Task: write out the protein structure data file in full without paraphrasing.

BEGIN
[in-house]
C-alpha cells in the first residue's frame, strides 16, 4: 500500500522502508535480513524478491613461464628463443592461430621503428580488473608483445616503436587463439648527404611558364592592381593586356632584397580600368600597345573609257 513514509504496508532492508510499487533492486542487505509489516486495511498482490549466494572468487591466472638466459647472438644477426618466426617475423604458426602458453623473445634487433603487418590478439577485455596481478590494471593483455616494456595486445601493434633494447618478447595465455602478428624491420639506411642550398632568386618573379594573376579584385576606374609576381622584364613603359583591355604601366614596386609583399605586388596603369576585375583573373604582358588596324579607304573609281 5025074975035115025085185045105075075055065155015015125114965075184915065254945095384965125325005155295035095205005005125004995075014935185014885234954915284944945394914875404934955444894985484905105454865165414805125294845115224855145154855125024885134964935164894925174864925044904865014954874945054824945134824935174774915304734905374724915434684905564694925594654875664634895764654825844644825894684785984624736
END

[in-house]
C-alpha cells in the first residue's frame, strides 16, 4: 500500500522502508535480513524478491613461464628463443592461430621503428580488473608483445616503436587463439648527404611558364592592381593586356632584397580600368600597345573609257 513514509504496508532492508510499487533492486542487505509489516486495511498482490549466494572468487591466472638466459647472438644477426618466426617475423604458426602458453623473445634487433603487418590478439577485455596481478590494471593483455616494456595486445601493434633494447618478447595465455602478428624491420639506411642550398632568386618573379594573376579584385576606374609576381622584364613603359583591355604601366614596386609583399605586388596603369576585375583573373604582358588596324579607304573609281 5025074975035115025085185045105075075055065155015015125114965075184915065254945095384965125325005155295035095205005005125004995075014935185014885234954915284944945394914875404934955444894985484905105454865165414805125294845115224855145154855125024885134964935164894925174864925044904865014954874945054824945134824935174774915304734905374724915434684905564694925594654875664634895764654825844644825894684785984624736